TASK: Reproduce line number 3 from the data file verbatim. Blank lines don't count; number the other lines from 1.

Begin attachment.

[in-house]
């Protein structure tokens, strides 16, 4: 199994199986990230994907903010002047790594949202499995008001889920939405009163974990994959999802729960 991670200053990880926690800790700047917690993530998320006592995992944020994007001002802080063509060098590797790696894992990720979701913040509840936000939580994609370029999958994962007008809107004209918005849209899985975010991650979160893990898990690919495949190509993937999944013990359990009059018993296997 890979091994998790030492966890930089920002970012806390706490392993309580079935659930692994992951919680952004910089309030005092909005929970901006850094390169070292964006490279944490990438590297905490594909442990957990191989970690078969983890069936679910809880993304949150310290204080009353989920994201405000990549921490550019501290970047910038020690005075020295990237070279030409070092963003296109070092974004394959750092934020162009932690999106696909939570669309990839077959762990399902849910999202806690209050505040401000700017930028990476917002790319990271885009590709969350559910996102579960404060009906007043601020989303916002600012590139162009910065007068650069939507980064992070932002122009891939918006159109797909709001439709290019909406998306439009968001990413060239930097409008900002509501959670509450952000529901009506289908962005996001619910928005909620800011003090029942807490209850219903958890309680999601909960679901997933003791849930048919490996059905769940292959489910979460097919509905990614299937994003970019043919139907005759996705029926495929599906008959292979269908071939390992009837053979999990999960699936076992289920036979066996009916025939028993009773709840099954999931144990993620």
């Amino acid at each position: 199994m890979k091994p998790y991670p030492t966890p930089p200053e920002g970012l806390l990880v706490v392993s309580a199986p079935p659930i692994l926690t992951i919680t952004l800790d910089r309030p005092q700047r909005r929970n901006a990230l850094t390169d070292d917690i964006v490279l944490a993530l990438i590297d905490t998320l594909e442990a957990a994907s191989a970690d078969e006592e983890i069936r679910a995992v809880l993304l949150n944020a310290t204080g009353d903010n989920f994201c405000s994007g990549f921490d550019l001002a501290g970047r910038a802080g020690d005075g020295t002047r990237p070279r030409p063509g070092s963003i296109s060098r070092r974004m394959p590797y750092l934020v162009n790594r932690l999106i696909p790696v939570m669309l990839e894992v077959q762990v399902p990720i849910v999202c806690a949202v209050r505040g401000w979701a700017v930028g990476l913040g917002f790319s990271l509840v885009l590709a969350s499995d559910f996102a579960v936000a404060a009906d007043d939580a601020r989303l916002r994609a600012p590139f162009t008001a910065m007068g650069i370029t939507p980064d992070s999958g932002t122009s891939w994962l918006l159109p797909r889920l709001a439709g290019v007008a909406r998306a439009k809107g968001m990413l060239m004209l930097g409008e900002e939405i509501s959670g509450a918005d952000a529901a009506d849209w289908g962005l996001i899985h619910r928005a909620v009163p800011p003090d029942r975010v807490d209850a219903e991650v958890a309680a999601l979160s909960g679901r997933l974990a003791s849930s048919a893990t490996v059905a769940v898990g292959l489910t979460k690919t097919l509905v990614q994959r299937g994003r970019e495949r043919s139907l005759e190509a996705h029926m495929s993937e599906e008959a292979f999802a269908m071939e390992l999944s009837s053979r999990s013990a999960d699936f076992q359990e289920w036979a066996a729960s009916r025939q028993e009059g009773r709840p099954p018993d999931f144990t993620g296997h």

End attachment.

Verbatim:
């Amino acid at each position: 199994m890979k091994p998790y991670p030492t966890p930089p200053e920002g970012l806390l990880v706490v392993s309580a199986p079935p659930i692994l926690t992951i919680t952004l800790d910089r309030p005092q700047r909005r929970n901006a990230l850094t390169d070292d917690i964006v490279l944490a993530l990438i590297d905490t998320l594909e442990a957990a994907s191989a970690d078969e006592e983890i069936r679910a995992v809880l993304l949150n944020a310290t204080g009353d903010n989920f994201c405000s994007g990549f921490d550019l001002a501290g970047r910038a802080g020690d005075g020295t002047r990237p070279r030409p063509g070092s963003i296109s060098r070092r974004m394959p590797y750092l934020v162009n790594r932690l999106i696909p790696v939570m669309l990839e894992v077959q762990v399902p990720i849910v999202c806690a949202v209050r505040g401000w979701a700017v930028g990476l913040g917002f790319s990271l509840v885009l590709a969350s499995d559910f996102a579960v936000a404060a009906d007043d939580a601020r989303l916002r994609a600012p590139f162009t008001a910065m007068g650069i370029t939507p980064d992070s999958g932002t122009s891939w994962l918006l159109p797909r889920l709001a439709g290019v007008a909406r998306a439009k809107g968001m990413l060239m004209l930097g409008e900002e939405i509501s959670g509450a918005d952000a529901a009506d849209w289908g962005l996001i899985h619910r928005a909620v009163p800011p003090d029942r975010v807490d209850a219903e991650v958890a309680a999601l979160s909960g679901r997933l974990a003791s849930s048919a893990t490996v059905a769940v898990g292959l489910t979460k690919t097919l509905v990614q994959r299937g994003r970019e495949r043919s139907l005759e190509a996705h029926m495929s993937e599906e008959a292979f999802a269908m071939e390992l999944s009837s053979r999990s013990a999960d699936f076992q359990e289920w036979a066996a729960s009916r025939q028993e009059g009773r709840p099954p018993d999931f144990t993620g296997h």